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What We’re Reading: Incarnadine by Mary Szybist

2013 April 18

What We're Reading

Incarnadine coverTen years in the making, Mary Szybist’s second collection of poetry, Incarnadine (Graywolf Press, 2013), is a formally playful and carefully crafted book with a sense of wonder. Through a grace and a little humor, Szybist explores spirituality and intimacy in the quiet moments of life. What makes Incarnadine unique is the uncertainty and occasional darkness that complicate any faith. Szybist balances heady philosophy with a focus on the body, with an eye towards discovering new ways to be.

Szybist, a passionate and devout skeptic, uses the Annunciation to touch on themes as myriad as motherhood, violence, and aging. The Annunciation, the announcement by the Angel Gabriel to the Virgin Mary that she would conceive God’s child, takes on different meanings depending on the language used. “Annunciation in Nabokov and Starr” employs text from Nabokov’s Lolita and The Starr Report, blended with Szybist’s own text to tell the story. Szybist italicizes the borrowed text, but doesn’t specify the source of any particular phrase:

I simply can’t tell you how gentle, how calm she was

during her cooperation. In the windowless hallway,

I bent toward her.”

The themes of sexual abuse through power that are present in Nabokov’s text and The Starr Report color this reading of the Annunciation in a disquieting way, ominous in how hidden they are. This postmodern act of hybridity plants Incarnadine firmly in a contemporary world.

The weight of the Angel Gabriel’s announcement never overpowers the images in the poems, however, and, despite some postmodern moves, the language Szybist uses is lyrical and lush. The white lily (and white flowers in general), symbolizing the Virgin Mary’s purity, are present throughout, as in “Long After the Desert and Donkey (Gabriel to Mary):”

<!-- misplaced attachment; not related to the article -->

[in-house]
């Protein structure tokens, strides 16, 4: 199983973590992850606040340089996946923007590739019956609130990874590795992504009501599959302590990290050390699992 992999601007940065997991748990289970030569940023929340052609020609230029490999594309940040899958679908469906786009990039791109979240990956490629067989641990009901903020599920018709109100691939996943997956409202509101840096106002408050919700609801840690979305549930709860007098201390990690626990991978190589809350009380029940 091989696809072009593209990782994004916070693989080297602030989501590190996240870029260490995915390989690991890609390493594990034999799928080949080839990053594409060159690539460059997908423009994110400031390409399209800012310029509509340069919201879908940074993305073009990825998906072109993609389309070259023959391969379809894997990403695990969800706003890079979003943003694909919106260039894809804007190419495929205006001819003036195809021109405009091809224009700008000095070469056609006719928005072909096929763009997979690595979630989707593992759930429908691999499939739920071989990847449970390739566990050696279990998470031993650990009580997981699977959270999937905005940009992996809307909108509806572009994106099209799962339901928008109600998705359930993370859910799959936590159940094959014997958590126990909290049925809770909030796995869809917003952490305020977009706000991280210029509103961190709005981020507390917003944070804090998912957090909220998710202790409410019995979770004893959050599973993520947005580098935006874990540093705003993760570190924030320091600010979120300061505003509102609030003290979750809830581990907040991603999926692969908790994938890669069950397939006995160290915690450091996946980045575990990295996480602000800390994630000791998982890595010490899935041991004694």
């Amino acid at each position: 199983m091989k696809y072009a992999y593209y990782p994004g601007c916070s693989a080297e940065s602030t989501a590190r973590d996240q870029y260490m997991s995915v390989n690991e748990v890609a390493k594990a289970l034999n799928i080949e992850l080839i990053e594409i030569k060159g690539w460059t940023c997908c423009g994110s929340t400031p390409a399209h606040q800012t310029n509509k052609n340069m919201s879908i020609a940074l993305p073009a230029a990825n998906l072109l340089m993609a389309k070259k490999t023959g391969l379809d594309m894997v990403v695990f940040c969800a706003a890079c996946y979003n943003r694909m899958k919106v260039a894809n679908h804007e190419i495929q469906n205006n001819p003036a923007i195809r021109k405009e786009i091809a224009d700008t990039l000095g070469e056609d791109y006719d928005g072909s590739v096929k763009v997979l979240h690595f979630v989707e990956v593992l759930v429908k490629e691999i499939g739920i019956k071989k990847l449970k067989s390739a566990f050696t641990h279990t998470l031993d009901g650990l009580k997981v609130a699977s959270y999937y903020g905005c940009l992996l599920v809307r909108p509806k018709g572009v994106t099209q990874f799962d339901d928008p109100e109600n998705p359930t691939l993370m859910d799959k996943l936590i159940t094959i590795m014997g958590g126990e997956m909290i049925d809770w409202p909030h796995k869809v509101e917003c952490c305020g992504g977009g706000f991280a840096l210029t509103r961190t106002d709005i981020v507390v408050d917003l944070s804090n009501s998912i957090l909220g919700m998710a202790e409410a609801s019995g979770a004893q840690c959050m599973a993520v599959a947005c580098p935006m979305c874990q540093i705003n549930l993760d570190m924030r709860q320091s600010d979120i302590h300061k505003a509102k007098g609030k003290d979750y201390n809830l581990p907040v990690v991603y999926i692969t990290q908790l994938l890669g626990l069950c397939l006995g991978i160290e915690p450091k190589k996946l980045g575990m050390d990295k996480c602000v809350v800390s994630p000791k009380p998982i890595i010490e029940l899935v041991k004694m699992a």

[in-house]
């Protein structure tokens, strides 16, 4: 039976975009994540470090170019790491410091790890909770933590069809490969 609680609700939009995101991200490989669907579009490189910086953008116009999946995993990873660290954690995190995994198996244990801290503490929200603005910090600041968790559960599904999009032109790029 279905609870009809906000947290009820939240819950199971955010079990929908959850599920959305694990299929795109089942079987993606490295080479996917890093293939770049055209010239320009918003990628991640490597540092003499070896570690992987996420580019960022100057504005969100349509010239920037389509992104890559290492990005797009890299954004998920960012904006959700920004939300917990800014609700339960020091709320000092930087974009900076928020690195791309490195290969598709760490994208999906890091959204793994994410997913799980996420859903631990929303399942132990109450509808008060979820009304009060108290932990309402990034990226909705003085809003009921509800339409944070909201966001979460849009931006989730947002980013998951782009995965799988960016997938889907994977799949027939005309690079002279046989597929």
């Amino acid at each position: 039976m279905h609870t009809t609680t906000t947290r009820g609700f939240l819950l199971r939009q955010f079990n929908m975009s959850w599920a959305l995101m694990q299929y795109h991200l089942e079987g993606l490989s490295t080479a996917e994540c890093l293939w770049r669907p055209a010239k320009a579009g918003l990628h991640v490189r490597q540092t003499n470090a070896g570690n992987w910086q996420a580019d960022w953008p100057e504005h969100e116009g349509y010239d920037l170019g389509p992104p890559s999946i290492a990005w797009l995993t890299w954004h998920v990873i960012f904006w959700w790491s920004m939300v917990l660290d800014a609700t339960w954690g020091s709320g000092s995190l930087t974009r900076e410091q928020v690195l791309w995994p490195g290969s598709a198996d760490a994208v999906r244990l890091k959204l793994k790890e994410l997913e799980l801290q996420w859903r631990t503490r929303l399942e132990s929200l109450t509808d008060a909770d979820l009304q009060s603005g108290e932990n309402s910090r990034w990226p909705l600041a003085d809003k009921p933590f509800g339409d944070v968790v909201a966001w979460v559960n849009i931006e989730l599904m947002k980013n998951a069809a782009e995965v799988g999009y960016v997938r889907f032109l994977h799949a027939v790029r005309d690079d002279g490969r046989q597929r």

But you were not solid.

From the first moment, when you breathed

on my single lily, I saw

where you felt it.

Elsewhere in the book, even the grass is given voice:

How many moments did it hover before we felt


it was like nothing else, it was not bird


light as a mosquito, the aroma of walnut husks


while the girl’s knees pressed into us


every spear of us rising, sunlit and coarse


the wild bees murmuring through[…]

–Annunciation (from the grass beneath them)

The precise language Szybist uses creates a world that feels palpable through all of the senses. She draws the reader in until there is nothing left to do but meditate along with her. These poems stick with the reader long after the book has been closed.

The strength of Incarnadine as a collection is a result of the muscle of the individual poems. There is an almost dizzying array of forms collected here, each uniquely suited to the content of the poem. Some poems are fairly traditional, with mid-length lines, enjambed more often than end-stopped. Other poems are prosaic, with lines stretching across the wide page. One particularly spectacular poem, “How (Not) to Speak of God,” features eighteen lines arrayed in a starburst pattern with no beginning or ending. (You can read Szybist’s thoughts on visual poetry, as well as her poem and the inspiration here.) These varied forms give the impression that Szybist composes carefully, with an ear and an eye towards doing what is best for the poem.

Though Incarnadine is only Szybist’s second collection, it’s clear her poetic muscle is strong. As postmodern as some poems are, Szybist’s subjects are universal and timeless. Through lyrical language and disquieting hybridity, these poems draw the reader in and force them to rethink what they thought they knew. Even if a third collection takes another decade, there is enough to unpack and experience in this book to last until then.

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